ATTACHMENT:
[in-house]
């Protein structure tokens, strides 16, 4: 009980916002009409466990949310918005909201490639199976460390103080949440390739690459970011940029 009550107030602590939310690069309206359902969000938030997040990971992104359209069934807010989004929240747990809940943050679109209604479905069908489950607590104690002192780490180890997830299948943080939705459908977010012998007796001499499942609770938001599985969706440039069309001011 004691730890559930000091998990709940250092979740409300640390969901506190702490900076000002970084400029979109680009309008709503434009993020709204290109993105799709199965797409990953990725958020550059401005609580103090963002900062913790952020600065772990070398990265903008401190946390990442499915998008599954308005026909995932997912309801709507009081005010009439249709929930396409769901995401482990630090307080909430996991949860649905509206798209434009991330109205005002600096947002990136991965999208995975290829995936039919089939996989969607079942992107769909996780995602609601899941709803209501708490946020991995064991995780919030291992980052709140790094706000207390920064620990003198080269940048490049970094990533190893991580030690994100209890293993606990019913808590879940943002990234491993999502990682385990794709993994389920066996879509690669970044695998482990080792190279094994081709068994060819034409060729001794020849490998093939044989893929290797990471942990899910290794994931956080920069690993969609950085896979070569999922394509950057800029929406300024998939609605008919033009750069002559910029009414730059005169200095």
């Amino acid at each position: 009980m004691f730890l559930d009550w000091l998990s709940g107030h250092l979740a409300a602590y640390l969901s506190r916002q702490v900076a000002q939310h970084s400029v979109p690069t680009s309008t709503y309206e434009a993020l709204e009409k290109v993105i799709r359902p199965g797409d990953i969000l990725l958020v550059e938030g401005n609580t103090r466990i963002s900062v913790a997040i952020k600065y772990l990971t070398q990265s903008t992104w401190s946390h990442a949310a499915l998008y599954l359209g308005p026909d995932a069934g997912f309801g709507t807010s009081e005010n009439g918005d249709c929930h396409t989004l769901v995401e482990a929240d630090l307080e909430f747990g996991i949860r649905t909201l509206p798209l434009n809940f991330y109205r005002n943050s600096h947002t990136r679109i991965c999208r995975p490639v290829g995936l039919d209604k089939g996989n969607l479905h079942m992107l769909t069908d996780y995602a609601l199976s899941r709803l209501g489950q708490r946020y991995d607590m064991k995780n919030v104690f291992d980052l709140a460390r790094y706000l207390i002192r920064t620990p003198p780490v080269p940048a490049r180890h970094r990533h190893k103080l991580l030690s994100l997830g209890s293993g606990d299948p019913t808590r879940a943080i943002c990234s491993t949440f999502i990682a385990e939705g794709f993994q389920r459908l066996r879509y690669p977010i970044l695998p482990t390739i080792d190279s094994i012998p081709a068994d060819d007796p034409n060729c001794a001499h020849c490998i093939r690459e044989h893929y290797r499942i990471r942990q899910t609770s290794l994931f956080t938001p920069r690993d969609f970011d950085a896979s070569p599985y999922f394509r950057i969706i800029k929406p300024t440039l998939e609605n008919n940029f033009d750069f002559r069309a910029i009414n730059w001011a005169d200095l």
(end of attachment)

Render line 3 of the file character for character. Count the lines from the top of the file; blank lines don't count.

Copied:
């Amino acid at each position: 009980m004691f730890l559930d009550w000091l998990s709940g107030h250092l979740a409300a602590y640390l969901s506190r916002q702490v900076a000002q939310h970084s400029v979109p690069t680009s309008t709503y309206e434009a993020l709204e009409k290109v993105i799709r359902p199965g797409d990953i969000l990725l958020v550059e938030g401005n609580t103090r466990i963002s900062v913790a997040i952020k600065y772990l990971t070398q990265s903008t992104w401190s946390h990442a949310a499915l998008y599954l359209g308005p026909d995932a069934g997912f309801g709507t807010s009081e005010n009439g918005d249709c929930h396409t989004l769901v995401e482990a929240d630090l307080e909430f747990g996991i949860r649905t909201l509206p798209l434009n809940f991330y109205r005002n943050s600096h947002t990136r679109i991965c999208r995975p490639v290829g995936l039919d209604k089939g996989n969607l479905h079942m992107l769909t069908d996780y995602a609601l199976s899941r709803l209501g489950q708490r946020y991995d607590m064991k995780n919030v104690f291992d980052l709140a460390r790094y706000l207390i002192r920064t620990p003198p780490v080269p940048a490049r180890h970094r990533h190893k103080l991580l030690s994100l997830g209890s293993g606990d299948p019913t808590r879940a943080i943002c990234s491993t949440f999502i990682a385990e939705g794709f993994q389920r459908l066996r879509y690669p977010i970044l695998p482990t390739i080792d190279s094994i012998p081709a068994d060819d007796p034409n060729c001794a001499h020849c490998i093939r690459e044989h893929y290797r499942i990471r942990q899910t609770s290794l994931f956080t938001p920069r690993d969609f970011d950085a896979s070569p599985y999922f394509r950057i969706i800029k929406p300024t440039l998939e609605n008919n940029f033009d750069f002559r069309a910029i009414n730059w001011a005169d200095l």